An Economic Precursor

    Either as a currency or as a new precious metal, one thing for sure is that copper is a bellwether for the economy because it is mainly used in housing, power generation and other cyclical sectors; therefore, it tends to lead other commodities.

    Copper price dynamics over the next year or two could serve as a precursor to see if Asia can shift its focus from an export-oriented model to one that’s more internal consumer-based, as well as a realistic gauge of the global economy.

    Disclosure: long TVI Pacific Inc.
    Jan 05 11:57 PM | Link | 2 Comments
  • Should Political Violence Interfere With Investment In The Philippines? I Don't Think So.

    By Rhonda Bennetto, TVI Pacific Exec. Dir, IR (see my profile)

    Despite recent violence and political turmoil, the Philippines is, for the most part, a safe place to travel and invest. 


    Having just returned from our Canatuan copper mine on the island of Mindanao in the Philippines, I was going to post my TVI On The Fly blog on current mining activity in the Philippines and the timely demand for the commodity from China, India, Korea and other SE Asia locations.


    But after learning of the recent massacre of 57 people, including 30 journalists in the Province of Maguindanao, on the island of Mindanao, writing about anything to do with capital markets, emerging markets, commodities or supply and demand all seemed trivial.  It is more important people understand the positive impact that industry, especially mining, has on the Philippine economy and the communities.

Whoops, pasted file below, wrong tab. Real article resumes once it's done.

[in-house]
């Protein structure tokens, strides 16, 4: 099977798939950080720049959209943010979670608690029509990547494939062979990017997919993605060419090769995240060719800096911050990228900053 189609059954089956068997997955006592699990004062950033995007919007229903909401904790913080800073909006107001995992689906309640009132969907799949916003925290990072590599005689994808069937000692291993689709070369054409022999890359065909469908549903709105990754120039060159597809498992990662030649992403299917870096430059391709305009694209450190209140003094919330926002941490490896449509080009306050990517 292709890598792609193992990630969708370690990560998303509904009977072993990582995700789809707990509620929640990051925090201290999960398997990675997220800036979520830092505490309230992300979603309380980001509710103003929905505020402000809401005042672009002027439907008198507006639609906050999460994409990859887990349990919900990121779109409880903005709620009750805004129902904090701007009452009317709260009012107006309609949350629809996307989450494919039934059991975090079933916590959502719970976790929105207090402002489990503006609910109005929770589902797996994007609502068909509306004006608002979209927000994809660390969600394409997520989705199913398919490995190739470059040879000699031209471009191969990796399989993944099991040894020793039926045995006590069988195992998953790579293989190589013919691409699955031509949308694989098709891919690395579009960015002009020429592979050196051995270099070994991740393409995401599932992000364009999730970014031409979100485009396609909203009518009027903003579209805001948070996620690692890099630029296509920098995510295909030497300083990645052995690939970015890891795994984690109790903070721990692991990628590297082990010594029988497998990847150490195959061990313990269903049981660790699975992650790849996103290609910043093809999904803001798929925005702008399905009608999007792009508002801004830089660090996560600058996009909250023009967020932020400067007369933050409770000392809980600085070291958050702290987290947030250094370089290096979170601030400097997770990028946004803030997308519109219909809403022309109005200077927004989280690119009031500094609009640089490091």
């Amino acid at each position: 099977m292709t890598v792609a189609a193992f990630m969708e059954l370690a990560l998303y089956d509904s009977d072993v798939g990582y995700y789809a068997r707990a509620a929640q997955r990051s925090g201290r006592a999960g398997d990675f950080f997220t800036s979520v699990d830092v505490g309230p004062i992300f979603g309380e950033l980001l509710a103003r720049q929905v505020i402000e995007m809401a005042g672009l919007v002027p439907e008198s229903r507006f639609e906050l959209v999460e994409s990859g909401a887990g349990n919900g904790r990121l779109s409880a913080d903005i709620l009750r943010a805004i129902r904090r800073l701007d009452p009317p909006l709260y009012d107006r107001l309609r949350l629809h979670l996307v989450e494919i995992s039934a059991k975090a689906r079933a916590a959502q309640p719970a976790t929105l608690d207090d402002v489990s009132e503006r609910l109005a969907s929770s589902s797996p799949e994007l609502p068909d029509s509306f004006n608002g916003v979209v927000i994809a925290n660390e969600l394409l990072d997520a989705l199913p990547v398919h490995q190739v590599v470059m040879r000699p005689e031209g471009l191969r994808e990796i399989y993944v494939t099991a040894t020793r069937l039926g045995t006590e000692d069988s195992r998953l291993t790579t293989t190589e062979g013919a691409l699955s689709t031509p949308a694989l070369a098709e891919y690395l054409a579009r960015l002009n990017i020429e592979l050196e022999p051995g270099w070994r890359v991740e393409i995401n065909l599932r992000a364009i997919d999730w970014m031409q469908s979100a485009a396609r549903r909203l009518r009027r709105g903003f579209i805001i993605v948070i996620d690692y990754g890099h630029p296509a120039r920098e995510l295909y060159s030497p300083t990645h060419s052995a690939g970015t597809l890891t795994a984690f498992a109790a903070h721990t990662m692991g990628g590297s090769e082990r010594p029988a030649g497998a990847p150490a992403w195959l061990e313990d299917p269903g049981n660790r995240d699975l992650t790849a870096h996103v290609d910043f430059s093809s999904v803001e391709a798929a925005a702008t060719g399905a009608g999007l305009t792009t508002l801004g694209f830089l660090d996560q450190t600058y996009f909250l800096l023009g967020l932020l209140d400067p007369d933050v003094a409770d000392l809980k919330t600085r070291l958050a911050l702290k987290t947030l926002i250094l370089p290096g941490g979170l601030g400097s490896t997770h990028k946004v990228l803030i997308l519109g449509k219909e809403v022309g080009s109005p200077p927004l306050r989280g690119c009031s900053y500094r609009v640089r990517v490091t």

The current situation is localized and confined to the province of Maguindanao on the island of Mindanao, 650 kms southeast of TVI’s Canatuan copper mine.  It is political in nature involving members of two families from the same group indigenous to the province.  Interactive map and timeline here


    My trip to the mine was uneventful.  After flying from Manila to Zamboanga City on the southern tip of the Zamboanga Peninsula on the island of Mindanao, we began the 3 hour drive northwest to Canatuan.  Standard security was in place and when I spoke to our head of security, he confirmed that the situation was normal and expected no disruptions in operations.  Our movements were not constricted and I felt completely safe the entire trip. TVI’s operations have significantly contributed to the peace and order that Canatuan and surrounding communities have been enjoying for the last six years with no recorded incidents of major crimes or security events. This reflects/represents the peace and order situation in the area.


    Local support for mining in the Philippines is generally thriving in spite of this political unrest. The communities surrounding TVI’s operation in particular (roughly half of our workforce at the site are members of the host indigenous tribe) are hardy, gentle, generous and dedicated, and are thriving with the help of some amazing sustainability programs.  I invite you to visit our web site at to read some uplifting success stories about our indigenous employees. 


    I can only speak for our host and local communities when I say TVI’s investment in the mining industry has garnered tremendous support from the surrounding barangays (counties).  We give priority employment to residents of these communities along with a number of other health, education and training programs.  At the Canatuan mine site, we have reached nearly 2 million man hours without any lost time incidents and it’s our belief that a safe work environment is indicative of a happy, supportive work place and professional management.